Few countries in the world in proportion to their size, have such a variety of plants, as Albania. Climate diversity, geological composition and geographical position allow the flora and fauna of Albania to be as unique as they are. After the fall of the communist regime, the Albanian government aware of the rich heritage of the flora and fauna, has taken precautions in order to ensure the conservation and rational use for the benefit of both: people and nature. It includes fishing and uncontrolled hunting which can lead to the extinction of certain endangered species. The legislation against these two practices needs to be monitored.
In the Albanian soil grows about 3,200 species of plants that not only account for most of the Balkan flora, but also include plants from more distant regions.
The most typical plants in Albania are the same as in the Meditterranean region. These are olive trees, vineyards and fruit trees, including fig, orange and lemon trees. However, the landscape offers more or less different fruits according to the seasons: cherry trees bloom in May, persimmon (persimmon tree) line the roads throughout the north of the country in November, and the nuts are widespread in the Albanian highlands.
Another example is the heather, oak aegilops, broom and cypress. The Llogara national park on the coast and that of Divjaka offer wonderful walks through wild pine forests and you will probably see lynx.
The interior reminds more broadly Central Europe with its mountains and evergreen forests. Depending on the altitude at which you are located, the vegetation will be more or less dense.
The flora of Albania also includes nearly 300 medicinal plants still used to cure and relieve pain. This rich and varied flora made Albanian specialists study many and different cases.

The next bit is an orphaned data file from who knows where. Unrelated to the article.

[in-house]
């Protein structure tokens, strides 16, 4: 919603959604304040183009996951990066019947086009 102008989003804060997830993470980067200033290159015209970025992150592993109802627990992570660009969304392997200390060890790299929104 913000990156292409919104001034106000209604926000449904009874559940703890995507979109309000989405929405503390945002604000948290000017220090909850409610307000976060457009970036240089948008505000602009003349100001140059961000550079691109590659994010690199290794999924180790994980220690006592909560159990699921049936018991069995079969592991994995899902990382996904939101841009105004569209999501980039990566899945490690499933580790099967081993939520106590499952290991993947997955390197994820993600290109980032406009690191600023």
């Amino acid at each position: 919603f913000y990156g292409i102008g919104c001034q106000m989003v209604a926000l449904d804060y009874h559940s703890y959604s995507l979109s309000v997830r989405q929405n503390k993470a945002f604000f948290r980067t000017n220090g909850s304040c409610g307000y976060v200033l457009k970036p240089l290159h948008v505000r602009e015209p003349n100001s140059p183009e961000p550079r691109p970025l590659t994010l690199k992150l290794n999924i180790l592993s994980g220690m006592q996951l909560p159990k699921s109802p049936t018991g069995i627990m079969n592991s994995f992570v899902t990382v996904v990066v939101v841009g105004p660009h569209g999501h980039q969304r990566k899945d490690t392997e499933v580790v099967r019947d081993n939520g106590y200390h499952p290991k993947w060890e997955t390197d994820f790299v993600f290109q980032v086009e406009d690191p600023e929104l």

The mild climate, abundant forests, hydrography and topography of the country and the mountainous nature of the terrain are all factors that contributed to the Albanian fauna richness and remarkable variety. The animal world in Albania, as well as vegetation, is highly similar to that of the Mediterranean countries and Central Europe. You meet many species of wild animals: wolves, foxes, bears, hares, deer, ibex, and many others.
Albania also has a great ornithological wealth. In addition to all domestic birds, it is populated by many wild birds, particularly observable in the lagoon of Karavasita inthe National Park of Divjaka.
Albanian seas, lakes and rivers are home to about 110 families of all species of fish in the Mediterranean Sea : mullet, bar and trout are some of the fish found in Albania. If you go through the Pogradec region, or if you decide to cross the border with Macedonia, you are sure to hear about the koran, a fish that lives only in Lake Ohrid and the River Drin Black. His crossover taste quite similar to that of salmon is popular with people living near this area.